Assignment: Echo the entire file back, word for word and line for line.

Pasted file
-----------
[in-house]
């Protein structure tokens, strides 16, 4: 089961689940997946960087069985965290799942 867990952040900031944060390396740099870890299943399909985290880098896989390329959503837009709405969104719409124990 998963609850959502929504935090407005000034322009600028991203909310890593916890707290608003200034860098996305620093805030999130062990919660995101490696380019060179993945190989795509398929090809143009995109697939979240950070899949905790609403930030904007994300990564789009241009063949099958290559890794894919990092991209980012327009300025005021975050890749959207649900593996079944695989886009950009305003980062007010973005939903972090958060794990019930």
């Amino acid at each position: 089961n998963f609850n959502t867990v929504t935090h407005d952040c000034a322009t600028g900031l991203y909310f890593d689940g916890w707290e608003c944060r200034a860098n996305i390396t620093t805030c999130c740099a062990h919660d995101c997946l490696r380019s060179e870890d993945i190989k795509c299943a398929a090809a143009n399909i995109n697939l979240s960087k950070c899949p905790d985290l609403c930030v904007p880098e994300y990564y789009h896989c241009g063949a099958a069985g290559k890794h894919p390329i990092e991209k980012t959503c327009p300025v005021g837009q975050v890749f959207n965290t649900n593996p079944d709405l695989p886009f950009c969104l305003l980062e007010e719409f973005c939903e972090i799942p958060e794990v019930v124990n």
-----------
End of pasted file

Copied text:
[in-house]
């Protein structure tokens, strides 16, 4: 089961689940997946960087069985965290799942 867990952040900031944060390396740099870890299943399909985290880098896989390329959503837009709405969104719409124990 998963609850959502929504935090407005000034322009600028991203909310890593916890707290608003200034860098996305620093805030999130062990919660995101490696380019060179993945190989795509398929090809143009995109697939979240950070899949905790609403930030904007994300990564789009241009063949099958290559890794894919990092991209980012327009300025005021975050890749959207649900593996079944695989886009950009305003980062007010973005939903972090958060794990019930």
């Amino acid at each position: 089961n998963f609850n959502t867990v929504t935090h407005d952040c000034a322009t600028g900031l991203y909310f890593d689940g916890w707290e608003c944060r200034a860098n996305i390396t620093t805030c999130c740099a062990h919660d995101c997946l490696r380019s060179e870890d993945i190989k795509c299943a398929a090809a143009n399909i995109n697939l979240s960087k950070c899949p905790d985290l609403c930030v904007p880098e994300y990564y789009h896989c241009g063949a099958a069985g290559k890794h894919p390329i990092e991209k980012t959503c327009p300025v005021g837009q975050v890749f959207n965290t649900n593996p079944d709405l695989p886009f950009c969104l305003l980062e007010e719409f973005c939903e972090i799942p958060e794990v019930v124990n």